Methane released in Gale crater stays in Gale crater. An overnight change in the Martian atmosphere could hold the gas close to the ground until morning, explaining why the Curiosity rover caught a whiff of methane while an overhead orbiter found none.
The theory offers “a way for the two measurements to live in harmony with each other,” says planetary scientist John Moores of York University in Toronto. He and his colleagues lay out the theory’s details online August 20 in Geophysical Research Letters.
Since 2003, several spacecraft have detected varying amounts of methane on Mars (SN: 1/15/09). NASA’s Curiosity rover, which landed in Gale crater in 2012, has found that amounts of the gas rise and fall in a seasonal cycle (SN: 6/7/18).
Methane should last no more than about 300 years in the Martian atmosphere before sunlight breaks it down. “To see a seasonal cycle tells you that something is actively producing or destroying methane in the present time,” Moores says. Microbes produce methane on Earth, so finding the gas on the Red Planet has been seen as a possible sign of life — although not a definitive one.
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Methane “can be produced by abiotic processes,” says Dorothy Oehler, a planetary geologist and astrobiologist with the Planetary Science Institute who is based in Houston. “But even if it’s not directly related to biology, it can enhance habitability for other kinds of microbes. So it’s an important thing to be seeking,” says Oehler, who was not involved in the new study.
Curiosity measured average methane concentrations of 0.41 parts per billion inside Gale crater, a 154-kilometer-wide depression near Mars’ equator. So it was a surprise when the European Space Agency’s Trace Gas Orbiter, part of the ExoMars mission which arrived at Mars in 2016 (SN: 10/18/16), flew over Gale crater and found no methane at all. There could still be minuscule methane concentrations below 0.05 parts per billion in the atmosphere that the Trace Gas Orbiter can’t smell, the satellite team reported in Nature April 10.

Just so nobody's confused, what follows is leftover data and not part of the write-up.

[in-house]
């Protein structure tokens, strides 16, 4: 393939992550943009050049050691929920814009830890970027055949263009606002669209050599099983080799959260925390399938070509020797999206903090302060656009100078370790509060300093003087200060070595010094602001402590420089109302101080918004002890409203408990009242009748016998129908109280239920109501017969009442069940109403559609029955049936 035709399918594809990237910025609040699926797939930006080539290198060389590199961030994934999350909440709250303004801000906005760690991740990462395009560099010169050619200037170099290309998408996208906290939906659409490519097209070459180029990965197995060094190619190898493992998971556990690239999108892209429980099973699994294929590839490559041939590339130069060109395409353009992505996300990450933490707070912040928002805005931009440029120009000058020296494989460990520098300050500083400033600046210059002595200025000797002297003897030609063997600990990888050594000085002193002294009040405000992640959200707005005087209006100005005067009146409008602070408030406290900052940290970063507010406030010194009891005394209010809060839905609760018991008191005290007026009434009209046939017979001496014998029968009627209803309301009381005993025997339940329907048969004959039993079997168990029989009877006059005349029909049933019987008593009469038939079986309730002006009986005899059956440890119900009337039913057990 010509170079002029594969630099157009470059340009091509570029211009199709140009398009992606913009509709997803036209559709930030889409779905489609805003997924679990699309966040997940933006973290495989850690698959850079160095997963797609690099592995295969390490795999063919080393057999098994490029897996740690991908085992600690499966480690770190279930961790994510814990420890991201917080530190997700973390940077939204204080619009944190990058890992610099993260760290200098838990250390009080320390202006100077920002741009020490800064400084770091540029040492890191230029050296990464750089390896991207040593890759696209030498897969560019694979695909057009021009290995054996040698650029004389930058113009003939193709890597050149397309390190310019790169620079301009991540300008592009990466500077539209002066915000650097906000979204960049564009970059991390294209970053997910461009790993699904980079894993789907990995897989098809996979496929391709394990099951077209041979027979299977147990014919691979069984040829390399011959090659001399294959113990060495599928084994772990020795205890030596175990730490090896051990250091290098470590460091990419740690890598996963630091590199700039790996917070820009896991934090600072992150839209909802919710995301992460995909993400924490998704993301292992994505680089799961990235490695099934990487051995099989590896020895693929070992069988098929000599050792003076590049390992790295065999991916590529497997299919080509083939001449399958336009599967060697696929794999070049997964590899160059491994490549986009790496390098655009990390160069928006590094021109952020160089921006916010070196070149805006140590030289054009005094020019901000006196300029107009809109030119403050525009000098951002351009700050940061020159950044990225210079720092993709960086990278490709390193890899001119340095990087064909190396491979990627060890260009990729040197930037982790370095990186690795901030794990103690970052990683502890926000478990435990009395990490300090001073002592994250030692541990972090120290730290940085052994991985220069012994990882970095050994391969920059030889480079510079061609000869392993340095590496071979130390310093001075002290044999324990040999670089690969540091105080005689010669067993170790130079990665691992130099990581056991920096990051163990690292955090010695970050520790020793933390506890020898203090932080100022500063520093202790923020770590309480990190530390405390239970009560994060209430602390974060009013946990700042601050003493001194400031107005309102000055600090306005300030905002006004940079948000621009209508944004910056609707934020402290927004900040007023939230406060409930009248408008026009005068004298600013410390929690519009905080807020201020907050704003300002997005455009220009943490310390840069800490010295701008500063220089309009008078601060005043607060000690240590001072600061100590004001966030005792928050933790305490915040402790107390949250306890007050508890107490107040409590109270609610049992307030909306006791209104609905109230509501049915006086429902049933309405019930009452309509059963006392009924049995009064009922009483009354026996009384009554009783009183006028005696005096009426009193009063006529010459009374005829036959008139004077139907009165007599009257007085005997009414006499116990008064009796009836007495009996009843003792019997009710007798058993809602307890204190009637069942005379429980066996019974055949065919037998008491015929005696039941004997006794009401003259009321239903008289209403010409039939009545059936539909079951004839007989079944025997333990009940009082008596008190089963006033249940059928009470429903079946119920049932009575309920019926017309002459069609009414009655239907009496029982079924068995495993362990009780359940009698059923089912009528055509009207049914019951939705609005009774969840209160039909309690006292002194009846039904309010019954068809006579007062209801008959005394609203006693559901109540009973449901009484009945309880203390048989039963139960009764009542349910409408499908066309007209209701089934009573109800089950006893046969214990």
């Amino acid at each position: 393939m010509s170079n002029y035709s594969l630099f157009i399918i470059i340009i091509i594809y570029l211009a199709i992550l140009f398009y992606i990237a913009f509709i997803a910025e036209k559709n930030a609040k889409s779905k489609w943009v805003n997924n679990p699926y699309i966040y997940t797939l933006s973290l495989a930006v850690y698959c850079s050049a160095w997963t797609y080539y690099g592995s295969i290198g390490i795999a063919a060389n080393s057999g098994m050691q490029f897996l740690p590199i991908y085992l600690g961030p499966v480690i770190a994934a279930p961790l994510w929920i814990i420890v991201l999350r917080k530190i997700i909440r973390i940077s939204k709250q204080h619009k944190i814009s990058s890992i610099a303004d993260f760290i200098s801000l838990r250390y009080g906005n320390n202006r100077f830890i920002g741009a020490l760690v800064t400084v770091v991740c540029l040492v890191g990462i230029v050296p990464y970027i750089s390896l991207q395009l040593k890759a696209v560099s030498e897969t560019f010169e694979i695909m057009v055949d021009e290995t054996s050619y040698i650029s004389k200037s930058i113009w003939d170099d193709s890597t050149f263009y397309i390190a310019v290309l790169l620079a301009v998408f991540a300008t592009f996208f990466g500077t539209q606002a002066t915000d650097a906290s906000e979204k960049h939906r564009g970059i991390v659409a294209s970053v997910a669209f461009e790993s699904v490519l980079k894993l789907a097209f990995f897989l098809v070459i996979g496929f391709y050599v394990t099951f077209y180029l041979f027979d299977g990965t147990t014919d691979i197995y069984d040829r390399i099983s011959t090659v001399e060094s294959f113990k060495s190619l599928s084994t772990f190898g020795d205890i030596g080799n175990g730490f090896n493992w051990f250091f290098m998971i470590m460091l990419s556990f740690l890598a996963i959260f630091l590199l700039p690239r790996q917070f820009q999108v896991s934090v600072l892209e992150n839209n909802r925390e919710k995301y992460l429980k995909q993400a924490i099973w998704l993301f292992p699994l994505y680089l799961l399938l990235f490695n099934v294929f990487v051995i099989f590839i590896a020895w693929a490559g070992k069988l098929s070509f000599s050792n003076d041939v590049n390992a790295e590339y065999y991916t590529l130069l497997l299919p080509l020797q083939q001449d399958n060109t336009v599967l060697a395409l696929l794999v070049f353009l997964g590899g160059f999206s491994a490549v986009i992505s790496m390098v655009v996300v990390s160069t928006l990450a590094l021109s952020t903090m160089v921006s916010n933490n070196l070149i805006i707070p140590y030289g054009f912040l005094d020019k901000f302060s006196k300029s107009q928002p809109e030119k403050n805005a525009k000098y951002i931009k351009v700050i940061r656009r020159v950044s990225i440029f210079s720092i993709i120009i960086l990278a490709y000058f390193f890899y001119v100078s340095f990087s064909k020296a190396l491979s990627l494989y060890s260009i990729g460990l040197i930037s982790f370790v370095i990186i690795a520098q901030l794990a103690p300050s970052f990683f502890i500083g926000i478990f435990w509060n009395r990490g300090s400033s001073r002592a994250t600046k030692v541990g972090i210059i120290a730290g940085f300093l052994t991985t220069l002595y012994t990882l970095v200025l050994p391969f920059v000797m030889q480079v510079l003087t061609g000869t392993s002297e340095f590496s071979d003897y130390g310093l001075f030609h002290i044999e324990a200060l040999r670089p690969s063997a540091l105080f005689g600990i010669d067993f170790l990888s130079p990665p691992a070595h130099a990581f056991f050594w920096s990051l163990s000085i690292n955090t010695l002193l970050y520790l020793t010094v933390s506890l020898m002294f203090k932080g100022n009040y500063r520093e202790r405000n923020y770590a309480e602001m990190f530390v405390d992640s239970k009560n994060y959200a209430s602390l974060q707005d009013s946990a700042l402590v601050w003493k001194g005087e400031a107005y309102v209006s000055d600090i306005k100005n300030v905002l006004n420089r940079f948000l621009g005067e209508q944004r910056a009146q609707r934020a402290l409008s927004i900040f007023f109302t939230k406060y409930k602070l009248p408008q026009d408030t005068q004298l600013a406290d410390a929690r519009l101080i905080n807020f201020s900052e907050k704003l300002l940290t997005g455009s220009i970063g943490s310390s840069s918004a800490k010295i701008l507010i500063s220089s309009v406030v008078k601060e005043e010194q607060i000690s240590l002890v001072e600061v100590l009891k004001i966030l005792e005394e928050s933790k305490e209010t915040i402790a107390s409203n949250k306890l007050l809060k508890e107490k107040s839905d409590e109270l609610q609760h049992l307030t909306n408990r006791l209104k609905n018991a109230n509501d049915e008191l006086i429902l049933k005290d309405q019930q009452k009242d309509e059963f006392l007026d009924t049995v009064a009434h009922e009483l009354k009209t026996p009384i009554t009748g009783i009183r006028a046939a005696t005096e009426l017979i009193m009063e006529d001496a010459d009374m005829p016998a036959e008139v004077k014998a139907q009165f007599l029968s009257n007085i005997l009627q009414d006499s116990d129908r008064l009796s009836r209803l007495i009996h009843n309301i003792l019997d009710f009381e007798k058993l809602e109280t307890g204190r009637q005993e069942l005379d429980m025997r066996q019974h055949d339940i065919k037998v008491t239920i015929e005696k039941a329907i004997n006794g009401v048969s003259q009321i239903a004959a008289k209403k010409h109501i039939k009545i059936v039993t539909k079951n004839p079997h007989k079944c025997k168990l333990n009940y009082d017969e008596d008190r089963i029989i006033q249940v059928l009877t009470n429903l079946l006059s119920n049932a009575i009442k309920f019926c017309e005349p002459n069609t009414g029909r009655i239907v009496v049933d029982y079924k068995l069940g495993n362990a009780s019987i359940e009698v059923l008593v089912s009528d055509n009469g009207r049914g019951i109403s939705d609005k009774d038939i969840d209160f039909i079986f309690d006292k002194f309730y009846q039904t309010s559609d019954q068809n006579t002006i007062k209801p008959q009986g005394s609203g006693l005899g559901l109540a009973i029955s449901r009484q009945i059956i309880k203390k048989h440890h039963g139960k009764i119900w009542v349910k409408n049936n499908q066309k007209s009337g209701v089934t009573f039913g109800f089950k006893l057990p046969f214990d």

Even so, “it is hard to reconcile those” different findings, Moores says. If Mars is oozing enough methane that Curiosity would sense so much, there should be enough methane in the atmosphere for the orbiter to detect.
But Moores’ team noticed a coincidence: Curiosity took all its methane measurements at night, when the rover is standing still and charging its batteries. Night could also mark a time when gases mix differently in the Martian atmosphere than they do in the daytime, the team realized.
During the day, sunlight warms the air, creating currents and convection that mix different molecules together. So, methane in the daytime atmosphere can get mixed up and diluted. But overnight, the air calms and methane could build up near the surface, where Curiosity can sniff it. At sunrise, the methane would get diluted again.
The idea is plausible, and the argument in the paper is convincing, says planetary scientist Sébastien Viscardy of the Royal Belgian Institute for Space Aeronomy in Brussels, a member of the Trace Gas Orbiter team. But the theory doesn’t explain everything, he says.
For one thing, Moores and colleagues calculated that, to be consistent with both measurements, only 27,000 square kilometers of Mars’ surface should emit methane at a constant rate. That’s an area equivalent to 1½ Gale craters.
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And “it’s difficult to imagine that only Gale emits methane,” Moores says. “Either Gale is even more special than we imagine, or there’s something we’re missing in the chemistry of the atmosphere.”
The bigger problem, Viscardy says, is that the different nighttime methane concentrations detected don’t explain the periodic spikes in methane that Curiosity has also observed (SN: 4/28/15). Those spikes showed huge methane increases occurring at random intervals throughout Curiosity’s mission. The most recent spike, in June 2019, was the largest plume yet observed, with methane levels of about 20 parts per billion, about 50 times above the seasonal average. Within a few days, though, detected methane levels returned to normal.
So the daily change in atmospheric mixing “solves a very small problem, but not the global methane story,” Viscardy says.